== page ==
Covenant And The Warnings Of Hebrews: The Blessing And The Curse -- By: Matthew Mcaffee

Journal: Journal of the Evangelical Theological Society
Volume: JETS 57:3 (Sep 2014)
Article: Covenant And The Warnings Of Hebrews: The Blessing And The Curse
Author: Matthew Mcaffee

Covenant And The Warnings Of Hebrews:
The Blessing And The Curse

Matthew McAffee*

* Matthew McAffee is Coordinator of the Theological Studies Program and Professor of Bible and Biblical Languages at Welch College, 3606 West End Avenue, Nashville, TN 37205.

Anyone familiar with the literature on the warning passages from the book of Hebrews is well aware of the familiar arguments regularly put forth for and against the possibility that genuine believers actually apostatize. These exegetical paths are well trodden, and one would be rather presumptuous to suggest that something new could be added to the fray this late in the game. As the title of this essay suggests, I am interested in the broader issue of covenant, particularly as it relates to two areas of concern: (1) the blessings of covenant that members can be expected to receive; and (2) the curses of covenant that stand as a warning to members against covenant unfaithfulness. In focusing on these two areas, I am attempting to synthesize two exegetical threads I have explored elsewhere by zeroing in on their significance for the book of Hebrews, one being the covenant significance of the good word in the OT,1 the other being the high-handed sin of Numbers 15.2 It is my view that these two strands of thought contribute significant insight for interpreting the warning texts of Hebrews.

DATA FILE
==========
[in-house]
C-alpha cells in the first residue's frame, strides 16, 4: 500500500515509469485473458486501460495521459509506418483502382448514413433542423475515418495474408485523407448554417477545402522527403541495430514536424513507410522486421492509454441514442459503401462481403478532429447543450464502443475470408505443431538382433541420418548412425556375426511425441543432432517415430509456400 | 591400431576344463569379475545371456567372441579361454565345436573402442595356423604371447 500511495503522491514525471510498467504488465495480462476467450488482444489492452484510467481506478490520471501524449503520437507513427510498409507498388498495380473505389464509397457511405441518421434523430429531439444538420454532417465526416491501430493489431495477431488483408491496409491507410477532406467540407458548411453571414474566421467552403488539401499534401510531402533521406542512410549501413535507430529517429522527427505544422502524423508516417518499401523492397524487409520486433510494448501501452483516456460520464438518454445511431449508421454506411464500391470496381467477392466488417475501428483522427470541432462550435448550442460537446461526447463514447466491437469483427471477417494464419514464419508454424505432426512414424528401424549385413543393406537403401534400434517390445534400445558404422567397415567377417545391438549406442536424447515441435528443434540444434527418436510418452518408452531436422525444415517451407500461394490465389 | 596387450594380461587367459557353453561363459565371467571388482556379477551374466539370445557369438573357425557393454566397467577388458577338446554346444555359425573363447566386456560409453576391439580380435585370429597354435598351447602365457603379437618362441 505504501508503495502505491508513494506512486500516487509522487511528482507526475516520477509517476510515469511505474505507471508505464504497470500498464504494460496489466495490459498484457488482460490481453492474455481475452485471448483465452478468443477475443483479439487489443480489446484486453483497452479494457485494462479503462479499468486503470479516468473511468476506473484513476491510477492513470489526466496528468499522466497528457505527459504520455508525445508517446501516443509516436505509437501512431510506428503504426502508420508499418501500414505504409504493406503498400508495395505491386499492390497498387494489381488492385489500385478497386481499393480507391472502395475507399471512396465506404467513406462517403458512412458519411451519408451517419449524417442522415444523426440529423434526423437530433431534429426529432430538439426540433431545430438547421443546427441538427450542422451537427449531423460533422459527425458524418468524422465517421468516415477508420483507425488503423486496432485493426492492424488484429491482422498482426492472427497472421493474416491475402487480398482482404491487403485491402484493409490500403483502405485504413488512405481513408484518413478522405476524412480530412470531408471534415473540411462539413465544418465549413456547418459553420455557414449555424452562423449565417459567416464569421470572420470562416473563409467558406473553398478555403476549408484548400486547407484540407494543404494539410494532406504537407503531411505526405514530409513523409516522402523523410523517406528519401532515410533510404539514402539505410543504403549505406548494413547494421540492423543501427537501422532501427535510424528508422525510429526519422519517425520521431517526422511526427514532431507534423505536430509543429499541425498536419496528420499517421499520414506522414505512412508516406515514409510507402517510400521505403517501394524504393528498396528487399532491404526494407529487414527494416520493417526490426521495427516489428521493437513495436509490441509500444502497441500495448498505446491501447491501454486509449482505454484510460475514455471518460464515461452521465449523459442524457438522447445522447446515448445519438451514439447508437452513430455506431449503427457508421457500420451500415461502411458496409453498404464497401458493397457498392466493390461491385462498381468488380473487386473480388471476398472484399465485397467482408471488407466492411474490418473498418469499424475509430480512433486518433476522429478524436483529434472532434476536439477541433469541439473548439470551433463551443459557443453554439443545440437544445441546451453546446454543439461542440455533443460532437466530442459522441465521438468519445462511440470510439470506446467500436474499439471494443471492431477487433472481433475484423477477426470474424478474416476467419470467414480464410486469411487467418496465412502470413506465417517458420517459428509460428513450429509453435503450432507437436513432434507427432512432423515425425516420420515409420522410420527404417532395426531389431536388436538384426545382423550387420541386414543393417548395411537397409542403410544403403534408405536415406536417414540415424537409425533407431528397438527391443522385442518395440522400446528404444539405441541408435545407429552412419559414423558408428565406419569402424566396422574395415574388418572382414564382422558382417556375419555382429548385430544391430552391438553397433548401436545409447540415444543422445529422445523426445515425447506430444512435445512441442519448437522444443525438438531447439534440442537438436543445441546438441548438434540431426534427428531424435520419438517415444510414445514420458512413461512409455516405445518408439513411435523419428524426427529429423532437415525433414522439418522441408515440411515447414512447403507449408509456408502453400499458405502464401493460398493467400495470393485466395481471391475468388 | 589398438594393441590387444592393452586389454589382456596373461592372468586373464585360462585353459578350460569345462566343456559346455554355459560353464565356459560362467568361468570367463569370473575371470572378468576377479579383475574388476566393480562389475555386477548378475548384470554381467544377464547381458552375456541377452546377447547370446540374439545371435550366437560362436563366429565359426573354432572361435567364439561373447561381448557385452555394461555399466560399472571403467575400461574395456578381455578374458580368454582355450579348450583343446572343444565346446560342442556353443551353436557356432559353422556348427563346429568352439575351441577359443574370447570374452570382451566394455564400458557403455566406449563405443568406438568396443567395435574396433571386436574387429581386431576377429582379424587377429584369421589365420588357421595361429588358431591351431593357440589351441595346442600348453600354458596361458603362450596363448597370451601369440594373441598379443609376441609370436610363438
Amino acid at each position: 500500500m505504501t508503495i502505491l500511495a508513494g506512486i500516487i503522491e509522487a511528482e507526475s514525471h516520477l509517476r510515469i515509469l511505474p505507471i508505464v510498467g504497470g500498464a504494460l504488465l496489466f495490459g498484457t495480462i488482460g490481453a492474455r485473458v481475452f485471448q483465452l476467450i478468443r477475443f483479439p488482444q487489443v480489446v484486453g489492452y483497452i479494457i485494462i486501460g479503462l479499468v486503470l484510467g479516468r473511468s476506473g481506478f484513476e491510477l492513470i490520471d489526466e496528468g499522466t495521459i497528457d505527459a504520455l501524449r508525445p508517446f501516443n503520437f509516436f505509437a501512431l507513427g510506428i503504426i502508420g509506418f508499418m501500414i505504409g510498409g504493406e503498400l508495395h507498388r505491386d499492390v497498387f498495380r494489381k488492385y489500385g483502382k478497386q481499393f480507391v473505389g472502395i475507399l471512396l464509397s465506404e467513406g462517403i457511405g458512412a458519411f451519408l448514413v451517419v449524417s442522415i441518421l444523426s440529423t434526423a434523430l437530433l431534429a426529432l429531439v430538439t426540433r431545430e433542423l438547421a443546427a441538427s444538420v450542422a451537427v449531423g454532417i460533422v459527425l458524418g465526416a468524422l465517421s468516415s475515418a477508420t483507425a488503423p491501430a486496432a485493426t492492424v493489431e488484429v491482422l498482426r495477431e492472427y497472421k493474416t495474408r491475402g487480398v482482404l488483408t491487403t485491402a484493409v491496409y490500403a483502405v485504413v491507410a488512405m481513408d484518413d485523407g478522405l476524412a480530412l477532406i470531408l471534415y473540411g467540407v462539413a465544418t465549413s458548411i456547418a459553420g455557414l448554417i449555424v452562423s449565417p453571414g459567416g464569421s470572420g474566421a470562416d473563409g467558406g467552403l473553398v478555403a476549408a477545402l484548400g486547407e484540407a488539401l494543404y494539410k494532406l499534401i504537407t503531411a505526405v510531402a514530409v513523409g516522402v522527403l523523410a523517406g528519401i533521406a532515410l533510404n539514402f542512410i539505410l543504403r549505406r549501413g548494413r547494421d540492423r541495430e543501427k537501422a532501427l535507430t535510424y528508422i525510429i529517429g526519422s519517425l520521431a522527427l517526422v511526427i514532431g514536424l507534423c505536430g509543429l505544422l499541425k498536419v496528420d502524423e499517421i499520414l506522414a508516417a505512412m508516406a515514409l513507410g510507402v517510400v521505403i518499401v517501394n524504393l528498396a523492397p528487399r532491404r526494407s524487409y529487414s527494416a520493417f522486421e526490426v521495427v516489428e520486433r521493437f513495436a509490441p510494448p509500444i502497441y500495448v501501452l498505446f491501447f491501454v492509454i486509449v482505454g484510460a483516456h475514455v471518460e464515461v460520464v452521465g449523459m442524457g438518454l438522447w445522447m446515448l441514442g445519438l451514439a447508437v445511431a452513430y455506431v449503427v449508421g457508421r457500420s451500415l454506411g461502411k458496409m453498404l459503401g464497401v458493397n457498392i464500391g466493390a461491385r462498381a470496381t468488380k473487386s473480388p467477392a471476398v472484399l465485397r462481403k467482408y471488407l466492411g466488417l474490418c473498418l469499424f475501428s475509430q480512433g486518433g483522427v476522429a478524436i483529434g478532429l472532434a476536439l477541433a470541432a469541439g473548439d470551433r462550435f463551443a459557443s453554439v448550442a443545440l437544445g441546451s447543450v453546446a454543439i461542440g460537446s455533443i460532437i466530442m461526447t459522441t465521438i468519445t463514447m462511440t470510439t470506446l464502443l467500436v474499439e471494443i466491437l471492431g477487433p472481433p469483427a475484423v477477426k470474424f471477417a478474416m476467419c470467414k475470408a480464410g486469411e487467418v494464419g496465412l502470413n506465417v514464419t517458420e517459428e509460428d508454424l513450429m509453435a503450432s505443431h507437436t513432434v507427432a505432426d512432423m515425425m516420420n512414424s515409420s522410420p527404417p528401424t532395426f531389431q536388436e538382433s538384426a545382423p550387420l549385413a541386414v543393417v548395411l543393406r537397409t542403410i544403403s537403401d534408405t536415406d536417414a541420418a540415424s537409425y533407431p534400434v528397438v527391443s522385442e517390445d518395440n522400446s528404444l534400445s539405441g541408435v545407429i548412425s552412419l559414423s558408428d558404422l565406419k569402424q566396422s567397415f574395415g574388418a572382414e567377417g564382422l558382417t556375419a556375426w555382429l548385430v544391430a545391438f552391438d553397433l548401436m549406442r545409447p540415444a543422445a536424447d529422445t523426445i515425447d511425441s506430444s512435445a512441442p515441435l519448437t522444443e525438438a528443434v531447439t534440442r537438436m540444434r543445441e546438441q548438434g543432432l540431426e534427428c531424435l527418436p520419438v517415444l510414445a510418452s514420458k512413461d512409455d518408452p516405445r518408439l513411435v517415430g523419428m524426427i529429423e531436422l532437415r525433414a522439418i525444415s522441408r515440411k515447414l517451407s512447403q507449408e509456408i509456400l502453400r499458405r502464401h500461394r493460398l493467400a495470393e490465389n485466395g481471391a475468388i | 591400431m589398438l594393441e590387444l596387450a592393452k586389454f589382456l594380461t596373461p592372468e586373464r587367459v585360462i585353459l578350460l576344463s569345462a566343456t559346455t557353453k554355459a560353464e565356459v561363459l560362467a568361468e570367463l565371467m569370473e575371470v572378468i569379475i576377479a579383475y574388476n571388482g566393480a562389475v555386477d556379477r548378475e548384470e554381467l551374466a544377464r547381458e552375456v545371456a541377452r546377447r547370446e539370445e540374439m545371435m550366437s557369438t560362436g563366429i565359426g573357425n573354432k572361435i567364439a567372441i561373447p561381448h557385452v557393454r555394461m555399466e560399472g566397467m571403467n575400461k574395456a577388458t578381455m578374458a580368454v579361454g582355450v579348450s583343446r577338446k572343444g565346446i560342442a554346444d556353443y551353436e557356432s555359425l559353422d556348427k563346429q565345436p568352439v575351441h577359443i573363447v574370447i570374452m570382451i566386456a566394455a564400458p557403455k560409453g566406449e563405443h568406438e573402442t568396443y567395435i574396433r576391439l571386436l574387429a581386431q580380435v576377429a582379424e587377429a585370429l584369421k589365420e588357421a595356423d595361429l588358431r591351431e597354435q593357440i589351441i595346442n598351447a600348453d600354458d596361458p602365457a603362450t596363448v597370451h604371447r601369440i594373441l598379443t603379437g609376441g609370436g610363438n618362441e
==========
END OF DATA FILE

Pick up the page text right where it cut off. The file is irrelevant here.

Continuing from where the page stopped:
I. The Covenant Blessing:
Recipients Of The Good Word In Hebrews 6:5

Hebrews 6:4–6 records one of the more familiar warning passages from this exhortation (cf. 2:1–4; 3:6; 3:7–4:13; 10:26–39; 12:25–29) and emphasizes the fact that it is impossible for the said apostate to renew repentance. Though the emphasis on this text is usually couched in the negative, it is also important to observe the elements of covenant that appear to be assumed amidst the cataloguing of characteristics observable in these individuals identified in vv. 4–6. One might argue that the writer of Hebrews clothes his discussion in the nomenclature of the old covenant, all the while transforming the situation in light of the new covenant reality inaugurated in Christ.3 Numerous studies have focused on the purported OT background subsumed in this list, b...

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